The standoff between the U.S. and Cuba that President Barack Obama wants to end is older than the president himself.
In January 1961, outgoing president Dwight Eisenhower ended diplomatic relations with the island nation (Obama was born in August that year). Cuba had allied itself with the Soviet Union and embraced communism, and in 1962 President John Kennedy enacted the trade and diplomatic embargo that continues to this day. The Cuban missile crisis in October 1962 brought the world to the brink of nuclear war. Fortunately, Russia blinked and catastrophe was averted, but Cuba became a virtual unknown to most Americans, save for the occasional TV clip of classic 1950s American automobiles patched together with duct tape.
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Pre-embargo, Cuba was a major customer of U.S. agriculture, particularly rice and chicken. In 1958, 70 percent of Cuba’s imports came from the U.S., and American business interests controlled a large part of the country’s economy.
U.S. business, agriculture, and tourism interests have been pressuring Washington for years to scrap the embargo and allow free trade between the two nations. President Obama has termed the embargo a U.S. policy a failure. But there remains strong opposition by the powerful Cuban American community and many members of Congress who have differences with Cuba’s stance on human rights, communism, and more than 6,000 claims for billions of dollars of U.S. businesses seized by the Cuban government over 50 years ago.
There has been limited authorized U.S.-Cuba trade since 2000, but it requires cash-in-advance transactions and considerable red tape. The best years were 2007, when Cuba bought $437.5 million worth of agricultural products; 2008, with $710 million; and 2009, with $528.4 million, according to the U.S.-Cuba Trade and Economic Council.
But in subsequent years, amounts have gone downward and in 2014 U.S. ag/food exports to Cuba hit their lowest level since 2003, only $291 million. Top 10 exports in 2014 were frozen chicken and soybeans (by far the two largest commodities in value, $147.5 million and $67 million respectively), oil cake, soybeans, corn, mixed animal feeds, herbicides, frozen pork, frozen turkey, soups/broth, and fresh fruit.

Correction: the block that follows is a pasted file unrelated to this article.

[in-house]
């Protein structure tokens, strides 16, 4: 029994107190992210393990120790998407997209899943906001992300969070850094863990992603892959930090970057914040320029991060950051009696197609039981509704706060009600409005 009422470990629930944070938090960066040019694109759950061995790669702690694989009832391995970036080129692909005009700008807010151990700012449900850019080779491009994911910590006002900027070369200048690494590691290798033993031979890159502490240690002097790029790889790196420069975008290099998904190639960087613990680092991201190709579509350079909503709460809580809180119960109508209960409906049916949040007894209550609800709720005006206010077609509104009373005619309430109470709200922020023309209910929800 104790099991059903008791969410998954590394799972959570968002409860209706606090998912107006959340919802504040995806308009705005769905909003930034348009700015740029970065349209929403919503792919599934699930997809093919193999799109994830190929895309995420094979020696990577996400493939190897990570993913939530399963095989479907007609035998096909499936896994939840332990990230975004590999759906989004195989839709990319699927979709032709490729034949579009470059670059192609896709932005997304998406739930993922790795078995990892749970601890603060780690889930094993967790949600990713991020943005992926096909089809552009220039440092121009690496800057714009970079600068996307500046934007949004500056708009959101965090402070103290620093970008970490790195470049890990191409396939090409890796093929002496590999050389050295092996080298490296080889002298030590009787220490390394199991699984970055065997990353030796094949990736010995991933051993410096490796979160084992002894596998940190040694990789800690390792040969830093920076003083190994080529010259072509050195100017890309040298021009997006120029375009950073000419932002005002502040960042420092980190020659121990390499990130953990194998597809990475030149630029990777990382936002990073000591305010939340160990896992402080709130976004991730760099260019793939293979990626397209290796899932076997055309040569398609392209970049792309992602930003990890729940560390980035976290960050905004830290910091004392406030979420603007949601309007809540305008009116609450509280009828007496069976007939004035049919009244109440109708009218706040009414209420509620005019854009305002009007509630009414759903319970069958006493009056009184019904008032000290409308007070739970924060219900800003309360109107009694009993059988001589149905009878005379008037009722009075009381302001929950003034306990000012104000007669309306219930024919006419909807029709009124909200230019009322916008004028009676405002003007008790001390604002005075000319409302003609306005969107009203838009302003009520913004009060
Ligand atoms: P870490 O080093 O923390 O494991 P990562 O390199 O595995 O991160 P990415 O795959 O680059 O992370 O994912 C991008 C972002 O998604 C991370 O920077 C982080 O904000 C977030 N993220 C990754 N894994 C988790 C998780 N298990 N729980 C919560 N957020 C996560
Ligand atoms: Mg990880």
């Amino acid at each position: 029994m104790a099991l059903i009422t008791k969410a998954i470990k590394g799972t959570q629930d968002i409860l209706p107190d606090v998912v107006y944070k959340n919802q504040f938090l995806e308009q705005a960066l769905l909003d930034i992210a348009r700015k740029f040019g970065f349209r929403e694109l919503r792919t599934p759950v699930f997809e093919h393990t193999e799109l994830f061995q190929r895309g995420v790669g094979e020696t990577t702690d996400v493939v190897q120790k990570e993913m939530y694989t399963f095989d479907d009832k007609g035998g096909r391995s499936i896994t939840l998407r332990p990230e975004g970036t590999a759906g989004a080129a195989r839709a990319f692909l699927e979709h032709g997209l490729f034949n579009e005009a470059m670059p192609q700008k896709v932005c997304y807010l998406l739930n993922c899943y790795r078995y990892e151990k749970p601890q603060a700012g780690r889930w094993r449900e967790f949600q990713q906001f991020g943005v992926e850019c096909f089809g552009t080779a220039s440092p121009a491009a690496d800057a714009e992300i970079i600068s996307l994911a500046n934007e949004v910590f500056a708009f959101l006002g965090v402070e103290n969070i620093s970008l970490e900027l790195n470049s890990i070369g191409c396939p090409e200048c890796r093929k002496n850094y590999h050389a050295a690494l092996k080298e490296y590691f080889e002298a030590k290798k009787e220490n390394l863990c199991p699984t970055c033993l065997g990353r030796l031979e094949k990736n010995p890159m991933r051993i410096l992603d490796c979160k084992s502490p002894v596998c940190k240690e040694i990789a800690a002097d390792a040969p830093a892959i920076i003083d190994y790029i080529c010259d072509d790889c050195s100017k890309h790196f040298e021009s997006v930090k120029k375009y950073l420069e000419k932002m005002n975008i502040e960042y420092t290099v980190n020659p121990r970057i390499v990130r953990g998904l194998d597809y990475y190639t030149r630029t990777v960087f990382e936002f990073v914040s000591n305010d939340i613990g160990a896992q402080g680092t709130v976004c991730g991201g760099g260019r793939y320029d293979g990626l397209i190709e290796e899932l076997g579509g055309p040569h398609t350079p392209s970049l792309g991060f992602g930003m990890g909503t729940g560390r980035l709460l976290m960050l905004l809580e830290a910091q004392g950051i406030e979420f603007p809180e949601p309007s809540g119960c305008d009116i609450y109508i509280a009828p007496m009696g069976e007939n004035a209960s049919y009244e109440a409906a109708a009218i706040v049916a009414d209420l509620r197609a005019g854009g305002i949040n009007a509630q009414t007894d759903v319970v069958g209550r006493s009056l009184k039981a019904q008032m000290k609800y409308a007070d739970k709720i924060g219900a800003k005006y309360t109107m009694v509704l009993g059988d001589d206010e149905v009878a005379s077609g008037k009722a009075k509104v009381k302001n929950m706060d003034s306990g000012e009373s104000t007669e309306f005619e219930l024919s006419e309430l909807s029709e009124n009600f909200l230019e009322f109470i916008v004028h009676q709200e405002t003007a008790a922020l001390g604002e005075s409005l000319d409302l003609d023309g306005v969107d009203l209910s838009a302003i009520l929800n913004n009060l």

The recent meeting between Obama and Cuba’s President Raoul Castro has renewed hopes by American agriculture that expanded trade opportunities are on the horizon, but there are still obstacles on both ends, analysts say.
The American Soybean Association issued a statement saying the organization appreciates the renewed focus from the Senate Agriculture Committee on expanding agricultural trade to Cuba. A Senate hearing gave several groups, including the U.S. Agriculture Coalition for Cuba (USACC), of which ASA is a member, an opportunity to speak about the challenges and potential opportunities for trade with Cuba.
“Normalized and barrier-free trade with Cuba — an emerging market only 90 miles from our shores —would have a positive impact on soybean exports in the form of increased demand for pork, poultry, dairy and eggs, as well as vegetable oil for cooking,” said ASA first vice president and Greenwood, Del., farmer Richard Wilkins.
ASA is a charter member of the USACC, which was formed in response to the need to re-establish Cuba as a market for U.S. food and agriculture exports.
“We know the soybean industry is losing out on valuable opportunities to market U.S. food and agriculture products in Cuba,” Wilkins says.
“In the last year, Cuba imported about a half-million tons of soybeans and soybean products. A little less than half that total came from the U.S. soybeans that have gone to Cuba in the last year have been exported with difficulty as a result of the red tape related to the 1960s embargo.
“Lifting trade barriers and normalizing commercial trade would allow U.S. soybean producers to grow the Cuban export market and better compete with foreign suppliers who continue to increase their market share.”
Only Congress can lift the embargo, and the Republican-controlled body thus far has shown little enthusiasm for doing so. Obama, through his executive authority, can eliminate many of the restrictions to trade and travel, and opening doors to Cuba is, sources say, one of the legacy objectives of his presidency.
Even so, hurdles remain, among them an antiquated infrastructure in Cuba.